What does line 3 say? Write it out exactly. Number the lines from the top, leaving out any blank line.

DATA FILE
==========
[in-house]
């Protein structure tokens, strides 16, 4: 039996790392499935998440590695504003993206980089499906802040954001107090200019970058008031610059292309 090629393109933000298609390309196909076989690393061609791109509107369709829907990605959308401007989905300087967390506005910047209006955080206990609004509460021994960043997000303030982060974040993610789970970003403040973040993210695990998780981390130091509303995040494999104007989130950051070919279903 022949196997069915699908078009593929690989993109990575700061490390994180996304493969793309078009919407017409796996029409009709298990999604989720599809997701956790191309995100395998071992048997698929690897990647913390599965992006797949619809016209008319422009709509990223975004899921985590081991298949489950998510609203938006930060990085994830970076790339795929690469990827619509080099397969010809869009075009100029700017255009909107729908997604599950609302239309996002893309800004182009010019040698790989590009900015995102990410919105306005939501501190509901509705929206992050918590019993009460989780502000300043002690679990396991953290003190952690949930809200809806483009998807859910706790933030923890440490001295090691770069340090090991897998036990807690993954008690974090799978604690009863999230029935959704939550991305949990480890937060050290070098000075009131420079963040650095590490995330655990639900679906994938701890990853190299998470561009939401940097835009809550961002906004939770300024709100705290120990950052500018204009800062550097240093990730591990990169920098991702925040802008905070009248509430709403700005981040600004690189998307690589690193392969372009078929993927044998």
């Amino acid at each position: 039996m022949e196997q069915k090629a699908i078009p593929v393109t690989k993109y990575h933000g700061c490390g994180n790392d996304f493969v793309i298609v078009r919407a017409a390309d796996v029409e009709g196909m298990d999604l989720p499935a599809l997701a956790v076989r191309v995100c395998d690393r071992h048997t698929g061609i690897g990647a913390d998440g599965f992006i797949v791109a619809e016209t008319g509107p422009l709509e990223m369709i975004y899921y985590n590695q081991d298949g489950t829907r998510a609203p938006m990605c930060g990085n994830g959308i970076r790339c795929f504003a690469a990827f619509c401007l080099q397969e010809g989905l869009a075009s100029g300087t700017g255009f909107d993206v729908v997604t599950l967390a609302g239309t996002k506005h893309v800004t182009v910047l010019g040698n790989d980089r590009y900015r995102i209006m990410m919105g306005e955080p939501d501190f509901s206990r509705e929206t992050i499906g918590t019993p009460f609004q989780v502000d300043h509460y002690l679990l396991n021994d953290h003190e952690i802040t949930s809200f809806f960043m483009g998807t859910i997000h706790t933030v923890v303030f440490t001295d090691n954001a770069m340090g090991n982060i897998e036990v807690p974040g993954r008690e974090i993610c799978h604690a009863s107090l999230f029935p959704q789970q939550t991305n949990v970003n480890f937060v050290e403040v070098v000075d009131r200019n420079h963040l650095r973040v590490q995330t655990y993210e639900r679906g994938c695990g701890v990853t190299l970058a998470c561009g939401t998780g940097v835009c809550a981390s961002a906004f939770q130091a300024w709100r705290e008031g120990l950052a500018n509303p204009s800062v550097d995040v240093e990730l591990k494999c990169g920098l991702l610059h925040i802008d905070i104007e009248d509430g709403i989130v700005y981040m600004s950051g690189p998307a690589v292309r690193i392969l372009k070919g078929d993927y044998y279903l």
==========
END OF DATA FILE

């Amino acid at each position: 039996m022949e196997q069915k090629a699908i078009p593929v393109t690989k993109y990575h933000g700061c490390g994180n790392d996304f493969v793309i298609v078009r919407a017409a390309d796996v029409e009709g196909m298990d999604l989720p499935a599809l997701a956790v076989r191309v995100c395998d690393r071992h048997t698929g061609i690897g990647a913390d998440g599965f992006i797949v791109a619809e016209t008319g509107p422009l709509e990223m369709i975004y899921y985590n590695q081991d298949g489950t829907r998510a609203p938006m990605c930060g990085n994830g959308i970076r790339c795929f504003a690469a990827f619509c401007l080099q397969e010809g989905l869009a075009s100029g300087t700017g255009f909107d993206v729908v997604t599950l967390a609302g239309t996002k506005h893309v800004t182009v910047l010019g040698n790989d980089r590009y900015r995102i209006m990410m919105g306005e955080p939501d501190f509901s206990r509705e929206t992050i499906g918590t019993p009460f609004q989780v502000d300043h509460y002690l679990l396991n021994d953290h003190e952690i802040t949930s809200f809806f960043m483009g998807t859910i997000h706790t933030v923890v303030f440490t001295d090691n954001a770069m340090g090991n982060i897998e036990v807690p974040g993954r008690e974090i993610c799978h604690a009863s107090l999230f029935p959704q789970q939550t991305n949990v970003n480890f937060v050290e403040v070098v000075d009131r200019n420079h963040l650095r973040v590490q995330t655990y993210e639900r679906g994938c695990g701890v990853t190299l970058a998470c561009g939401t998780g940097v835009c809550a981390s961002a906004f939770q130091a300024w709100r705290e008031g120990l950052a500018n509303p204009s800062v550097d995040v240093e990730l591990k494999c990169g920098l991702l610059h925040i802008d905070i104007e009248d509430g709403i989130v700005y981040m600004s950051g690189p998307a690589v292309r690193i392969l372009k070919g078929d993927y044998y279903l």